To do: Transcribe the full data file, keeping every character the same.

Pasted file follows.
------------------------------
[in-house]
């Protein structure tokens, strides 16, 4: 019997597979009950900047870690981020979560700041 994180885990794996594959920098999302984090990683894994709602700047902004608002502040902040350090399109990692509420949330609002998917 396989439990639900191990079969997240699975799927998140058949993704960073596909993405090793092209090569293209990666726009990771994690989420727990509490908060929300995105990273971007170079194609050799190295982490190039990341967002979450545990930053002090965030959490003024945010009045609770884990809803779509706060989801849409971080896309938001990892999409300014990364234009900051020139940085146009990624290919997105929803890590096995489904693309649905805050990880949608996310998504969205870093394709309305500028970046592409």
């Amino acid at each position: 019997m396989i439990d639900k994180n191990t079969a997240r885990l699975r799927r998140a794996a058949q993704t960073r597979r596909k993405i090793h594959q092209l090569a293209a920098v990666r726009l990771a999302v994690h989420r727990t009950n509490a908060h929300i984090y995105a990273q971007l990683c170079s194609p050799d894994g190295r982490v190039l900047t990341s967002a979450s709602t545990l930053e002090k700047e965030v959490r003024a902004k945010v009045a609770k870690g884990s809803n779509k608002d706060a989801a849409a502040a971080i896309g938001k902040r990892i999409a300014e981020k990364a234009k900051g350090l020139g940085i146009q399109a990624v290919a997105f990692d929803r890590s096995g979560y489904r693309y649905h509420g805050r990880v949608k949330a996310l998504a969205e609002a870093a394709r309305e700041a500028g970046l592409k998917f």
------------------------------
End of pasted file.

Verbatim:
[in-house]
């Protein structure tokens, strides 16, 4: 019997597979009950900047870690981020979560700041 994180885990794996594959920098999302984090990683894994709602700047902004608002502040902040350090399109990692509420949330609002998917 396989439990639900191990079969997240699975799927998140058949993704960073596909993405090793092209090569293209990666726009990771994690989420727990509490908060929300995105990273971007170079194609050799190295982490190039990341967002979450545990930053002090965030959490003024945010009045609770884990809803779509706060989801849409971080896309938001990892999409300014990364234009900051020139940085146009990624290919997105929803890590096995489904693309649905805050990880949608996310998504969205870093394709309305500028970046592409």
């Amino acid at each position: 019997m396989i439990d639900k994180n191990t079969a997240r885990l699975r799927r998140a794996a058949q993704t960073r597979r596909k993405i090793h594959q092209l090569a293209a920098v990666r726009l990771a999302v994690h989420r727990t009950n509490a908060h929300i984090y995105a990273q971007l990683c170079s194609p050799d894994g190295r982490v190039l900047t990341s967002a979450s709602t545990l930053e002090k700047e965030v959490r003024a902004k945010v009045a609770k870690g884990s809803n779509k608002d706060a989801a849409a502040a971080i896309g938001k902040r990892i999409a300014e981020k990364a234009k900051g350090l020139g940085i146009q399109a990624v290919a997105f990692d929803r890590s096995g979560y489904r693309y649905h509420g805050r990880v949608k949330a996310l998504a969205e609002a870093a394709r309305e700041a500028g970046l592409k998917f």